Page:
During a period o f seven years (1931-1930), three masterpieces were written for a chamber ensemble, the piano quartet, for which there were barely any examples in the history of Spanish music:
The “Seconda Sonata Concertata a Quattro”, International Chamber Prize of Bruxels (Julian Bautista), Her Majesty Belgian Queen Elisabeth its dedicatee, is a major, forceful work, impetuously, overwhelming, evoking a degree of Stravinskyan primitivism or tinged with southern elegance. Incisive rhythms, obsessive melodic intervals and caustic harmonies flow into a sort of disfigured lyricism whose main theme alternates the instruments of the ensemble in dialogue form. Joaquín Turina conceived his Quartet in terms of purity of concept, both in the elegantly engraved melodic ideas and in the perfectly balanced instrumentation, no player ancillary or redundant. As part of the neoclassical aesthetic predominant in southern Europe, the Remacha’s Piano Quartet Op.67 formal structure is clear, ordered, its three movements designed around pure classical forms par excellence. Influences may be made out here and there of the neoclassical Stravinsky in the formal precision, incisive rhythms and sharp-edged gestures, and some taste for malevolent dissonance.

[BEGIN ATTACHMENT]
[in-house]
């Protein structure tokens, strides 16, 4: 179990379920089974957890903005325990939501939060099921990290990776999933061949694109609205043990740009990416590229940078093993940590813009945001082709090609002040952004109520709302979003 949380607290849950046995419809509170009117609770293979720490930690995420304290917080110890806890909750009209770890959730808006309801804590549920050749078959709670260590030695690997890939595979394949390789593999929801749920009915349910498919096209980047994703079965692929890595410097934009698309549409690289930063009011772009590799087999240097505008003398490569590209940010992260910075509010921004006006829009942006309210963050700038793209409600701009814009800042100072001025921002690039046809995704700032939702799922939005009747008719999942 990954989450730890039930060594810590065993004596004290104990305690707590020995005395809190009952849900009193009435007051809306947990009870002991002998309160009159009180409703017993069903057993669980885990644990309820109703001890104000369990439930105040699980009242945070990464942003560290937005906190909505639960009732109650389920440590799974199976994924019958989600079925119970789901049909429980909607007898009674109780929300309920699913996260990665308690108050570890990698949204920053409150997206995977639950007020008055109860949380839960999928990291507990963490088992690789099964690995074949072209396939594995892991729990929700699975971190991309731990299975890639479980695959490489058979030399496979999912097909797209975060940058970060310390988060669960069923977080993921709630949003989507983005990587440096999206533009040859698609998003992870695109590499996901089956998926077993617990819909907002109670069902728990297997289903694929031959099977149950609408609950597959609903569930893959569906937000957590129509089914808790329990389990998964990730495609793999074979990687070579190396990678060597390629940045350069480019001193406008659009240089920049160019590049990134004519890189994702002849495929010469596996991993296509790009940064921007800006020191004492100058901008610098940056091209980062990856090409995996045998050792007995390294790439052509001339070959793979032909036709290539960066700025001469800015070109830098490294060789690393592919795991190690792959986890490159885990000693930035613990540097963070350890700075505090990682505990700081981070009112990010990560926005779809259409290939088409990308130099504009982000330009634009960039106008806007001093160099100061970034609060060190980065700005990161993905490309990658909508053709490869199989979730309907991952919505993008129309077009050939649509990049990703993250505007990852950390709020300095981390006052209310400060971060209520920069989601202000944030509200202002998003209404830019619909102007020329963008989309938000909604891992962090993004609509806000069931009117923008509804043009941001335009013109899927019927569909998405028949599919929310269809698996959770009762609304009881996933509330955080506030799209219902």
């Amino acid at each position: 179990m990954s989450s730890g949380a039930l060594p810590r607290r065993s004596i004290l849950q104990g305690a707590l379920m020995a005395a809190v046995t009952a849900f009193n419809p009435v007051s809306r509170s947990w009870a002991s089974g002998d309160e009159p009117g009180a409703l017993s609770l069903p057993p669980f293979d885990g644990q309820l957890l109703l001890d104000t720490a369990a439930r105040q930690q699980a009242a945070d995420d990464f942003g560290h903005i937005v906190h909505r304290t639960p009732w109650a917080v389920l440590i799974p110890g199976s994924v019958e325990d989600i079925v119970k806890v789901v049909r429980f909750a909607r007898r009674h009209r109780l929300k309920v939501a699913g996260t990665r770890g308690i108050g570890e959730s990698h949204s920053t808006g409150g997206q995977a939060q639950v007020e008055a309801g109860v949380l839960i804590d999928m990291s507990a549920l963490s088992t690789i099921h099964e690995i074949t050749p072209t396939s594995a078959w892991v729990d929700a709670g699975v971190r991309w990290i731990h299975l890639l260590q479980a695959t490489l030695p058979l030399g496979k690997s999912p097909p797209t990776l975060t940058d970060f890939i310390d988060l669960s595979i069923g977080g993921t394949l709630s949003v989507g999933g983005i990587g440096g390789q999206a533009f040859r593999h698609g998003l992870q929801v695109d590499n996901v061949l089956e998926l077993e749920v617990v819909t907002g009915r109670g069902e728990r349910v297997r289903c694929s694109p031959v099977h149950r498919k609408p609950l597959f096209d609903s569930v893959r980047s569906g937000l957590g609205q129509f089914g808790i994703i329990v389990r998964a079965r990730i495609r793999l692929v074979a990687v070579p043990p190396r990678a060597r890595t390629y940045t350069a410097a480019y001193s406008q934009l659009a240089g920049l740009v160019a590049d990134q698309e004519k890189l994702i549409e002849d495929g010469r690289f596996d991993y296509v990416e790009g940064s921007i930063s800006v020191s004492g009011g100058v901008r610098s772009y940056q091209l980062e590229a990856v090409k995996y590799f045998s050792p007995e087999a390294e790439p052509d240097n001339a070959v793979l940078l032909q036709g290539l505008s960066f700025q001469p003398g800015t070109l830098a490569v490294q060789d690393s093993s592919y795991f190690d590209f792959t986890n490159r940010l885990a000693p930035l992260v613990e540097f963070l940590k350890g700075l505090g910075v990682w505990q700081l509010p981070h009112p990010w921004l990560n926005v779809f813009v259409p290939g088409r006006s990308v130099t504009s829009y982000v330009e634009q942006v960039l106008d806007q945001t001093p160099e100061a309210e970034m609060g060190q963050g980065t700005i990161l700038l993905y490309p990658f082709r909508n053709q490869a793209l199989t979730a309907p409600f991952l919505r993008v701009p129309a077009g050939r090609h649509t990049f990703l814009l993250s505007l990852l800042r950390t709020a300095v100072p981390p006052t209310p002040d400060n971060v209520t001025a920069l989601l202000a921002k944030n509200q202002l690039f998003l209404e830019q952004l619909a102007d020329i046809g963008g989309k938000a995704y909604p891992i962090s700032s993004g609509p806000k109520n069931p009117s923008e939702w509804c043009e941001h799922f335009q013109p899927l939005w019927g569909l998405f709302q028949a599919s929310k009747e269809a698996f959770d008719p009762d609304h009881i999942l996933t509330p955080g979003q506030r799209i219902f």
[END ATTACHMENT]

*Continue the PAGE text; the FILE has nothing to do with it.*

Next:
Julián Bautista: Sonata Concertata a Cuattro Op.15, I.Allegro assai (Frag.)
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